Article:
The Interconnectedness of Mental and Physical Health: A Youth Perspective

The following article was written for the Canadian Mental Health Association Waterloo Wellington Dufferin 2013 Fall Newsletter.

By: Rachal Bolger & Graeme Smith
Edited by: Jonny Stern, Stephanie Lr, and Jennifer Durst

For most young people, there is an essential link between their physical and mental health. It is this link that we are examining through a series of interconnected topics in this youth-focused article using the responses from interviews of three young people: Bobbie, Avery, and Ashley. Their views and experiences are expressed within this article with their permission.

Physical, Mental Health and How They Interact

A lot of young people have a good grasp of the definition of physical health, Ashley defines it as: “your body and everything included in it, is functioning well and is in good condition”, a sentiment echoed by Avery: “Being physically fit, working out, eating right”. Bobbie, who suffers from arthritis, stated that it is “when you can get up and move, instead of sitting out at home”. Describing mental health often takes a little more thought. The youth interviewed for our article eloquently outlined what their take on mental health is.   Avery: “struggling with something every day that you can’t get rid of”; Bobbie “[It’s] whether or not I can cope with something.” Ashley added: “mental health means that your brain is functioning well. Mental health also means that your emotions and stress are balanced”. Regardless of how they quantified their mental health, all the youth agree that there is a definitive link. Ashley summed this interaction up: “Physical health and mental health are linked because what you are feeling affects your body. As well as how your body is feeling or if there is something physically wrong, you will feel it mentally”.

Athletics and Academics

Athletic and academic achievements are two areas important to youth that are affected by both mental and physical health. Avery, a competitive swimmer in both high school and city leagues, said she notices a difference in her performance if she isn’t feeling well, and explained that she doesn’t have the energy or motivation to go faster. This also expands to her grades in school: “In grade six, during a tough time, I was getting C’s and D’s, whereas when things were doing better so were my grades”. Bobbie used to participate in judo and later taught it, but isn’t physically able to do this any more. Judo helped her relax and she added that “When I did judo, it motivated me to keep going every day”.  Bobbie now finds something to look forward to with drama; she enjoys the physical activities in drama and gets very positive feelings from it. She enjoys the activities where you get to exercise a character’s mind instead of your own. Everyone who was interviewed found that their performance level went down when they were having a tough time.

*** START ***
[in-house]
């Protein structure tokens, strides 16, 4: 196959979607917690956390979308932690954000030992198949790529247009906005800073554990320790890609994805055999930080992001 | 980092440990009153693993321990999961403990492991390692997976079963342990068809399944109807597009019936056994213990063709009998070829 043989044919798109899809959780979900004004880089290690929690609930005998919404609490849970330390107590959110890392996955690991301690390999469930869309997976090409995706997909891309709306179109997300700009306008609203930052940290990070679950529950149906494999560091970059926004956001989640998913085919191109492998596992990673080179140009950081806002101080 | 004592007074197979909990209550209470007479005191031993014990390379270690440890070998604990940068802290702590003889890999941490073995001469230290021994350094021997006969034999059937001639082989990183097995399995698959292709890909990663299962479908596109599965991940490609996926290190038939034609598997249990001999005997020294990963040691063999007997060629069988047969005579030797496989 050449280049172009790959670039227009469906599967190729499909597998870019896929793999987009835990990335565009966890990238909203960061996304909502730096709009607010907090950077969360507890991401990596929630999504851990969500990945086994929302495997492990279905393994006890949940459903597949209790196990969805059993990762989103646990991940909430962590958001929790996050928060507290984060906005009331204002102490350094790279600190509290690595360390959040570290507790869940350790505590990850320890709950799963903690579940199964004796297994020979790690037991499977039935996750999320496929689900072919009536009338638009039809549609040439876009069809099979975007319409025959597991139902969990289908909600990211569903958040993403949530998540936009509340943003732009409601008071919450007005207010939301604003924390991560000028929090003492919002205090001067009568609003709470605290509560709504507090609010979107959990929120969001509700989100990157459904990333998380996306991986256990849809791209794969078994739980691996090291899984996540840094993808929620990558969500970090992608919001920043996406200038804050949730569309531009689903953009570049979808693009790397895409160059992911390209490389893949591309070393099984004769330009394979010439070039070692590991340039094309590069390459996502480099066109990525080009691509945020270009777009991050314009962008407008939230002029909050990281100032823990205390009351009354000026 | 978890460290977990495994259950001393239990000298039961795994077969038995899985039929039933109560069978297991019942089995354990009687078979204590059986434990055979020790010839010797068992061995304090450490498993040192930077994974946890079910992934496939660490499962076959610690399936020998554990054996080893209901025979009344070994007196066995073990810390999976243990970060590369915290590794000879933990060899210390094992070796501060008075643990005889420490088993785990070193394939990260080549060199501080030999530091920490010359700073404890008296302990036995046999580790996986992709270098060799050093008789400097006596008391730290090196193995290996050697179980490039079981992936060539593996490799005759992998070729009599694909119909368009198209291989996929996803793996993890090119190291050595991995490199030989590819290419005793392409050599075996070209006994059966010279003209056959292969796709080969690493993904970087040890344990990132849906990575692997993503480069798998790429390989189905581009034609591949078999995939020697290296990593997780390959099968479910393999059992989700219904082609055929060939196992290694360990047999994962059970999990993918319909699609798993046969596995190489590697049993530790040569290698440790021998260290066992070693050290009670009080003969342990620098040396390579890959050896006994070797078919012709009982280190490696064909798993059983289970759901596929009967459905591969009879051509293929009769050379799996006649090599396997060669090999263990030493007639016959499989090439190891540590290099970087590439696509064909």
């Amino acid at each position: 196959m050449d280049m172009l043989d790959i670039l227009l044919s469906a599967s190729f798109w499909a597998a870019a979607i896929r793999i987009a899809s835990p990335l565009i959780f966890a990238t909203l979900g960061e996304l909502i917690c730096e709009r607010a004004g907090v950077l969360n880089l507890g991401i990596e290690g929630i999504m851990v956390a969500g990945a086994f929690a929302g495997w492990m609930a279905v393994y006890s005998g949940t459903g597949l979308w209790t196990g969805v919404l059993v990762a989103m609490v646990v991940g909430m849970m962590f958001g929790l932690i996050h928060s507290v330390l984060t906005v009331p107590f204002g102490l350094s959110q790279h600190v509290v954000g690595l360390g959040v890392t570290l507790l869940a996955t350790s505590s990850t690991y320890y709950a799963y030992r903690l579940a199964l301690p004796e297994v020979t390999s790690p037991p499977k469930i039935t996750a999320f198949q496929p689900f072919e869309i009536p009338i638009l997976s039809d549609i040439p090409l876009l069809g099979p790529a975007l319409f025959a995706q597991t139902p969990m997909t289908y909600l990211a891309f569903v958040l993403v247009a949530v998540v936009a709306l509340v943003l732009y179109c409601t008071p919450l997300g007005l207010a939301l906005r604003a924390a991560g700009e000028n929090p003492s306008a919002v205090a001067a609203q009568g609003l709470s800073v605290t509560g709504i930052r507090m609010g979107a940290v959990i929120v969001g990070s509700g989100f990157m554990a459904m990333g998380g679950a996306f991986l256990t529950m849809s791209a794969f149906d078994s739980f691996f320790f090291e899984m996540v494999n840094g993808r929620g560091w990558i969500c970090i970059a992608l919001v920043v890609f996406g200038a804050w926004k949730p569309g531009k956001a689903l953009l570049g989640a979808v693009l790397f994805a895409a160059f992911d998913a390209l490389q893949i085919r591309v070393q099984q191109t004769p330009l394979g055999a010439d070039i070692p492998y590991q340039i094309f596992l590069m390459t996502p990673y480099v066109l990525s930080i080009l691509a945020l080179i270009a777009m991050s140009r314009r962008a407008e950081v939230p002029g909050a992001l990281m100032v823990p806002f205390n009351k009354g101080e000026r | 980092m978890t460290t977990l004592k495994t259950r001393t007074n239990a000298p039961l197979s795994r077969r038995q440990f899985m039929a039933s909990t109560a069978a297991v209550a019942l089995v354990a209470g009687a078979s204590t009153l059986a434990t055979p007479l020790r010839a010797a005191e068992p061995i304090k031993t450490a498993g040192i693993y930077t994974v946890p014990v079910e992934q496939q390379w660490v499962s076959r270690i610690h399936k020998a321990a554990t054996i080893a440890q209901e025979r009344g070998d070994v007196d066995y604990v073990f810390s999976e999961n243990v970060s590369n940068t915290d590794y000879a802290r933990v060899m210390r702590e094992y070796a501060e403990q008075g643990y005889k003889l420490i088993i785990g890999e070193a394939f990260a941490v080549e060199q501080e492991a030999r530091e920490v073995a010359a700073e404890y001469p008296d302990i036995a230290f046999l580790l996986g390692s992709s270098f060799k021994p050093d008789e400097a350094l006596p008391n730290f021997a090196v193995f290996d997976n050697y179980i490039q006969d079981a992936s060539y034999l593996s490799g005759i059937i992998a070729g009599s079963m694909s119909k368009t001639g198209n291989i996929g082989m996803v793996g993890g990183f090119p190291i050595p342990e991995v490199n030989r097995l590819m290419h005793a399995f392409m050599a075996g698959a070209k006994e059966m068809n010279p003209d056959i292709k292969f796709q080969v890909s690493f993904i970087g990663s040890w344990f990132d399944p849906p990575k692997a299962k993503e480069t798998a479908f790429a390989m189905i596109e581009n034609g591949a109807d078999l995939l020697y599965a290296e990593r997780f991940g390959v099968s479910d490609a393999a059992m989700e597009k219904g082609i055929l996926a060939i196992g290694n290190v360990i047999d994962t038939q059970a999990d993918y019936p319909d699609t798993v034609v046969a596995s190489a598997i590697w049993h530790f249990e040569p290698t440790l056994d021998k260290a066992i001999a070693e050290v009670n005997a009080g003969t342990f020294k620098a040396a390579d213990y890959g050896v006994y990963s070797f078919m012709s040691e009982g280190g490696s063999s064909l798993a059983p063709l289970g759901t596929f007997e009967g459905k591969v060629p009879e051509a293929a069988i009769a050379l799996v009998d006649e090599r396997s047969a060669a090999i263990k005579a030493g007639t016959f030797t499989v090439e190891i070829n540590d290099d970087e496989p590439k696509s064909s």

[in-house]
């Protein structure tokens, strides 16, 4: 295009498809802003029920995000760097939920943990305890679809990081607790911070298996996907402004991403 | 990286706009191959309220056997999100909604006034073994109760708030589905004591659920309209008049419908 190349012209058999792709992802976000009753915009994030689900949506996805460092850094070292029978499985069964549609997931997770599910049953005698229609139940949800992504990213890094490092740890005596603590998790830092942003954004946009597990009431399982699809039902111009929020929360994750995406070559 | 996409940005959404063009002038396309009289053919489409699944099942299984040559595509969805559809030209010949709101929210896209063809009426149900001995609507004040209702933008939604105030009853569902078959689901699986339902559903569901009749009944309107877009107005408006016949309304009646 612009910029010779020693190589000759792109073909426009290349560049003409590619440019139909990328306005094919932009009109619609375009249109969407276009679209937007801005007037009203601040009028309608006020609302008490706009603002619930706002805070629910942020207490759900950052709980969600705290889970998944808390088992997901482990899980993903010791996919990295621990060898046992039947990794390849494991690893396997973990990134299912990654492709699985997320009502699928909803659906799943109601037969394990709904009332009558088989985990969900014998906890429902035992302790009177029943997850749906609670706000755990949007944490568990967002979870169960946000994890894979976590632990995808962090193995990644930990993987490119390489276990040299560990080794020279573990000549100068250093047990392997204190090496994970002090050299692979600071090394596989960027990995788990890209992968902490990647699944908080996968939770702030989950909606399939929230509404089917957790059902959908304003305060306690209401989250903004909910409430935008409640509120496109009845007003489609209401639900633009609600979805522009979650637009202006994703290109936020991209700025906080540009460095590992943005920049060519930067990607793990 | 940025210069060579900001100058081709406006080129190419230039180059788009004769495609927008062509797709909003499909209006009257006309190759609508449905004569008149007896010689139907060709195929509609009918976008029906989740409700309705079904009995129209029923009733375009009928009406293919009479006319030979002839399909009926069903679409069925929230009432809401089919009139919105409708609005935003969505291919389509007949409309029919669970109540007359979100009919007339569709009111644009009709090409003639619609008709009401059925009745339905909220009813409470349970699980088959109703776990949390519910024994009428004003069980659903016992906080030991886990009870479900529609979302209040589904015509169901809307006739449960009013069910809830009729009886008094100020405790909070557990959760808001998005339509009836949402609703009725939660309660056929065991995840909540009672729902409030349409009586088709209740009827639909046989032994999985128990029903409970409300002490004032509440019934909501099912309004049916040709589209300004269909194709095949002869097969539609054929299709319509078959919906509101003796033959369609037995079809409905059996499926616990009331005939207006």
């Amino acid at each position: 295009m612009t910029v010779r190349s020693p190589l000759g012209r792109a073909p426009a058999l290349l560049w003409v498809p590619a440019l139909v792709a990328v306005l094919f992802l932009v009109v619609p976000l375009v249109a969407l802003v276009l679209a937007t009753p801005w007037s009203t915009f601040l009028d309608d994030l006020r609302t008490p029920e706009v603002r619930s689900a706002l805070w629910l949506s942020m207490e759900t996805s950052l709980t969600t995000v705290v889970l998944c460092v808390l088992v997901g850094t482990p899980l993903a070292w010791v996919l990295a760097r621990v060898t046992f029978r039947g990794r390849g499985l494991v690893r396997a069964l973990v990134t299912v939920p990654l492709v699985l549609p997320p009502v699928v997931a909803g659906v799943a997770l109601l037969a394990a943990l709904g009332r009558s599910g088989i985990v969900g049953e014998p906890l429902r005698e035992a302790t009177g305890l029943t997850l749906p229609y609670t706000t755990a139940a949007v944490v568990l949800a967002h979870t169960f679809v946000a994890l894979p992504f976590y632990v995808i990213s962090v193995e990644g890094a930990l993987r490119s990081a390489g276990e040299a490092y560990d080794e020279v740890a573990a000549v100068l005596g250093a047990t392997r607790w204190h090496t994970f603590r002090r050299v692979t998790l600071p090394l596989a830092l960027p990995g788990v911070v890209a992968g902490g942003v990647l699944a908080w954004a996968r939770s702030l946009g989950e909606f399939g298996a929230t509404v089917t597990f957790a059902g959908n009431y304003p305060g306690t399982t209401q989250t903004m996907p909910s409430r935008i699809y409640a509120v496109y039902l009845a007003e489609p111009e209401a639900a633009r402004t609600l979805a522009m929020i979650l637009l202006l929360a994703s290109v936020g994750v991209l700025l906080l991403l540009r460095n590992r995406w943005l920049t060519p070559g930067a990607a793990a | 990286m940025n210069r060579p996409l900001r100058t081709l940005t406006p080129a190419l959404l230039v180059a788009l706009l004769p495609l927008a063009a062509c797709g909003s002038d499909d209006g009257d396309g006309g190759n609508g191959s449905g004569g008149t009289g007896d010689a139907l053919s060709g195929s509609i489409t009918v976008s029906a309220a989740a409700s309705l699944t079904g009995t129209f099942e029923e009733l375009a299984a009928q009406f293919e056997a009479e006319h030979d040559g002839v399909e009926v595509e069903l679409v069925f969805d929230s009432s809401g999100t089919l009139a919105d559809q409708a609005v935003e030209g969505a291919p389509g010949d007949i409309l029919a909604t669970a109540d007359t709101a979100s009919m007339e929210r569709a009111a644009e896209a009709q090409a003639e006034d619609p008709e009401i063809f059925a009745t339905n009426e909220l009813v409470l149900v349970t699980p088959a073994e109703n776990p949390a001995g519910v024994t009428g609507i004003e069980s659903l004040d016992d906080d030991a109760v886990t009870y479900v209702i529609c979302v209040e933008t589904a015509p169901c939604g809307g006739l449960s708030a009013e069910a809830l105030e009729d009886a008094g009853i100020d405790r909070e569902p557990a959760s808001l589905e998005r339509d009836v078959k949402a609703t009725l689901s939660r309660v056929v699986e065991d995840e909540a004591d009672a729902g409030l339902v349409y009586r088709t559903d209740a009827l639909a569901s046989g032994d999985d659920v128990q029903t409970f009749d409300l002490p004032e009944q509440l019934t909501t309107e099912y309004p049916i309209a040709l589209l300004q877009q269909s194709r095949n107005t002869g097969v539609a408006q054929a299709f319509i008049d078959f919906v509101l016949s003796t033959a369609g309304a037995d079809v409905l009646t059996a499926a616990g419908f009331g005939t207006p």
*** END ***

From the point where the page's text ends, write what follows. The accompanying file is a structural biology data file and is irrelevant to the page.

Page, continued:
For youth, their level of sleep can help to improve their mental health. The amount of sleep that you get affects your ability to listen, learn, concentrate and solve problems. Teenagers should have over 8 hours of sleep to function at their best. Ashley finds “my level of sleep usually determines whether it will be a good or bad day”. Ashley also finds she has trouble relaxing, and said it “is related to my mental health because when I am not rested, I feel it affecting my everyday life, and since mental health is a part of everyday life, not sleeping in turn affects my mental health.” Bobbie suffers from mild insomnia and her sleep schedule is frequently “messed up”. She finds that whenever she is feeling down, she has trouble relaxing, because “too much thinking can take over your mind”. Avery also notices a decrease in performance, both academically and physically when she hasn’t had enough sleep: “trying to get through the day was really hard, you’re tired, you just don’t care, you’re feeling so depressed and just actually trying to smile hurt[s], because you knew you were faking it.”   With enough sleep she “feels happier”.

Public Figures with Mental Illness

When young people hear about how their role models, such as an athlete or a musician, are living with depression or any mental illness, it can motivate them to strengthen their own mental health. Bobbie: “it’s very inspirational to learn that a public figure lives with a mental illness, and I look up to them and respect them”. Ashley commented: “I think it is a very good thing that athletes talk about their mental health with the media” and I am proud of those who do because it is not an easy task”. Avery: “Although I hadn’t heard about anyone in specific, it’s good to hear about it since it shows that everyone can struggle with mental health and talk about it. If presented in the right way, this can set a positive example for youth”.


Physical and mental health have an impact on each other. If your physical health is diminished, your mental health can be negatively affected by it, and vice versa. However, there are methods to improve both your physical and mental health. Bobbie advises you to “find something you enjoy and try to make that part of your life as often as you can because it will help motivate and keep you positive”.  She also added that “one hour of music a day helps with depression by 21%”. Most of all, realizing and recognizing that physical and mental health are related can improve them both, as summarized by Avery: “Don’t think that it’s JUST physical, or JUST mental health, it all connects in some way, at some time. There’s something that links them together, it’s just that most people don’t realize it.”